In Emily Whitman’s novels for kids and teens, myth and magic are part of everyday life. The Turning, a middle-grade novel based on Celtic folklore, won the 2019 Oregon Book Award for children's literature. Her YA novels are Radiant Darkness, number one on the IndieBound Kid’s Next List, and Wildwing, winner of an Oregon Book Award and a Bankstreet College Best Children’s Book. Emily grew up in Colorado and studied history at Harvard and UC Berkeley. She's worked in bookstores and behind library reference desks. Emily loves researching her books, whether by mining library treasures or learning to fly falcons. She lives with her family in Portland, Oregon. Come visit her at emilywhitman.com.
This is Ireland's Skellig Michael. In The Turning, when you read about the Moon Day rites, you'll know where I got my inspiration for the Spire! Research can take you to some amazing places.
As we climbed all those steps to the top, puffins flew up the cliffs and strutted around near our feet. Being so close to these glorious birds led me to create one of my favorite characters in the book.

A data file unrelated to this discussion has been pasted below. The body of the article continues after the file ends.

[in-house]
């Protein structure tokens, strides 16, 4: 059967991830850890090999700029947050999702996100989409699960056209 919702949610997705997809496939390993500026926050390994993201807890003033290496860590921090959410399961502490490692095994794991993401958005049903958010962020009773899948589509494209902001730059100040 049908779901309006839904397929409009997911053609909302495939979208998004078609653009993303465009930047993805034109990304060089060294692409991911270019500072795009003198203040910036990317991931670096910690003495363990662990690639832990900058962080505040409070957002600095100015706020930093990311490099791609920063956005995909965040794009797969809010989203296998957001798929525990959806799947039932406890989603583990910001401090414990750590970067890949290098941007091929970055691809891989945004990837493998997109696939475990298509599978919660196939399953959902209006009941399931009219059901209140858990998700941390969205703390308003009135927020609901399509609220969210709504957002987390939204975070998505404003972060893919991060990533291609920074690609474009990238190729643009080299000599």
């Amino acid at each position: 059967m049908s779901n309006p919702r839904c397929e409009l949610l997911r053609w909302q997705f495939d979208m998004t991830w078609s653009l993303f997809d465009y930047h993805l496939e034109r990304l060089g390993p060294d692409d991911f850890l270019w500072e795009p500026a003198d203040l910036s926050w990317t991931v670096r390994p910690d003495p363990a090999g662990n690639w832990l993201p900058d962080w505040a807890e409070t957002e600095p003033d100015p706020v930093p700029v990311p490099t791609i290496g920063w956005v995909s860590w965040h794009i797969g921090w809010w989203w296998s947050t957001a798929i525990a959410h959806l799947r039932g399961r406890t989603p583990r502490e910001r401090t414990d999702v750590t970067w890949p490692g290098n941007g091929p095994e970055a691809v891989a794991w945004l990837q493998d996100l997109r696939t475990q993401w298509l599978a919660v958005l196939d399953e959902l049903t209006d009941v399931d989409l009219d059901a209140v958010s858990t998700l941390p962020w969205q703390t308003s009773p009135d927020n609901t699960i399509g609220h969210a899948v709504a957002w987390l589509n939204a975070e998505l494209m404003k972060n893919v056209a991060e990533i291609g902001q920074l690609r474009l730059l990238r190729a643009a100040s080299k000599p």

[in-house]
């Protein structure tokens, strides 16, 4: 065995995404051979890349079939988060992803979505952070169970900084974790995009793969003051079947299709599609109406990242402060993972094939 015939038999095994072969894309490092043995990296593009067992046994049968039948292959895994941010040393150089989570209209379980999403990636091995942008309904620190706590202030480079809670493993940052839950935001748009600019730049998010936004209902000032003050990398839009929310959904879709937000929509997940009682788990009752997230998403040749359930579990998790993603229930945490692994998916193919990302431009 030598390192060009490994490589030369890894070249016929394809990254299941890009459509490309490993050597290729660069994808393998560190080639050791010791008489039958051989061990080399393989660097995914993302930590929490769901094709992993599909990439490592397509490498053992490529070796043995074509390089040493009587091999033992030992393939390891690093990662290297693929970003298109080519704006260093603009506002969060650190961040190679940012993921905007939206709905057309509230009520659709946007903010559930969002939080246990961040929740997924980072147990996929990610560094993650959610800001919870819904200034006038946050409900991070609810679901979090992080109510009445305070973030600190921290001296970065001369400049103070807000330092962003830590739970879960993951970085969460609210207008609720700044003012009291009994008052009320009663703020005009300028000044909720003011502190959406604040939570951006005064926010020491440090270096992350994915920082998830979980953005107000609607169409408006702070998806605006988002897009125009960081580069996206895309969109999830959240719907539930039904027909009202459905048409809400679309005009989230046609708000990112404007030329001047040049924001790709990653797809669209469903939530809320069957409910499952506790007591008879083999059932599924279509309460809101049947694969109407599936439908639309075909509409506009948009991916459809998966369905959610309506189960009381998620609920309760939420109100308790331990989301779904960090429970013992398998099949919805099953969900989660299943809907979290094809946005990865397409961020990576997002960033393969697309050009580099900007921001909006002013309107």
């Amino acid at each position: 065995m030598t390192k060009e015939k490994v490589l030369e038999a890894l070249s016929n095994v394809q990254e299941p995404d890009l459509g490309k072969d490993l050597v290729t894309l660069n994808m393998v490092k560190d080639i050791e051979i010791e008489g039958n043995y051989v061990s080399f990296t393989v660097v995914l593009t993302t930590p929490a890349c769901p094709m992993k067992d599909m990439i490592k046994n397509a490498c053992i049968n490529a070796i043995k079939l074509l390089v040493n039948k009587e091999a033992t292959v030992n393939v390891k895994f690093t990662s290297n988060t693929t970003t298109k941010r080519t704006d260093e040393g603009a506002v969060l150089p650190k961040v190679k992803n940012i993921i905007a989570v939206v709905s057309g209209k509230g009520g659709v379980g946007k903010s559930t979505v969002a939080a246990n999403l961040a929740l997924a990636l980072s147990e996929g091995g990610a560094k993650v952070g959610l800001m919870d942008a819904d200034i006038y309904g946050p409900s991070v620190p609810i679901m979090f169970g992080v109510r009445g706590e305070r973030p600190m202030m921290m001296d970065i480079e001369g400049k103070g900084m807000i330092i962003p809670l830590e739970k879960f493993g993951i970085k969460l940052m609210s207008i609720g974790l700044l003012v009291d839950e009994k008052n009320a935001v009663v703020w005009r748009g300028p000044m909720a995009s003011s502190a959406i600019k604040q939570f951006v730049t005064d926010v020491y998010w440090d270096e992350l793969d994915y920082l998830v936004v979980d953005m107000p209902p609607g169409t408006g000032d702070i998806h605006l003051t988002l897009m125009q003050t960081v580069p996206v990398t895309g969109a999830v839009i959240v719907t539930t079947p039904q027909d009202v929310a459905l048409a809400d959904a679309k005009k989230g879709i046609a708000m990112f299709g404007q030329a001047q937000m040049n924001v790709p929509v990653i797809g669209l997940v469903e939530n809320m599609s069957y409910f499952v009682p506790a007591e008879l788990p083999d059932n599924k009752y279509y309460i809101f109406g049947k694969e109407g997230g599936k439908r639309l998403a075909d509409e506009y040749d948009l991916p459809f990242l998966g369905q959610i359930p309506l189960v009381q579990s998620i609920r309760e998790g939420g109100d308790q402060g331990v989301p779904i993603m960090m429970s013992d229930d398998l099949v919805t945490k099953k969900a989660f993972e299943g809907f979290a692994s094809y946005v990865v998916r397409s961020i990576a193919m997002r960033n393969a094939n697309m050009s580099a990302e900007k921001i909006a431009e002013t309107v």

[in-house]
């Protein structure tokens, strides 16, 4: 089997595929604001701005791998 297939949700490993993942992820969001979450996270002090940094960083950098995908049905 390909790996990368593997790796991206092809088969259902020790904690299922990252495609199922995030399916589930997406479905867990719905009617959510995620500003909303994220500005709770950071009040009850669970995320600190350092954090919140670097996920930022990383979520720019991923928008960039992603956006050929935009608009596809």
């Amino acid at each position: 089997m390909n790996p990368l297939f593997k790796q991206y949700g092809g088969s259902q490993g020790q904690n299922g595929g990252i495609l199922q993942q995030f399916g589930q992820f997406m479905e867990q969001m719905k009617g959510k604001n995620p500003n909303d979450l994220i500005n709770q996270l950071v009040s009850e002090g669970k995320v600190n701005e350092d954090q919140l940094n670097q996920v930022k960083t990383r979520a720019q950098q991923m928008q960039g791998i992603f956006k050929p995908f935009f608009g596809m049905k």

My husband and I sail on Portland's rivers, where ospreys fight off eagles and salmon leap from sea lions. I'm still a sailor in training, but I can manage a tiller and a jib.
Here's a picture of me doing exhausting, strenuous research for Wildwing. What's that, you think the peregrine falcon did all the work?
Some things about me...
Photo: Randy Carnahan
Meet Elsie, my partner in writing and crime. She helps me by sleeping on my desk as I write, and insisting I get up to play now and again.
Elsie found my son at a snow-covered cabin in the middle of nowhere. She was so small, we named her after the girl in Elsie Piddock Skips in her Sleep. In the book, Elsie can "skip as ever so." She even does the skip against trouble.
As a kitten, our Elsie could chase and retrieve paper balls as ever so. Now she's above retrieving. We're supposed to bring the toys to her.
This is the first book I remember being mine, the collected works of Edward Lear. Here I am with the book open to the picture of Foss the Cat. I still have the book. As you can see, the paper looks a little faded.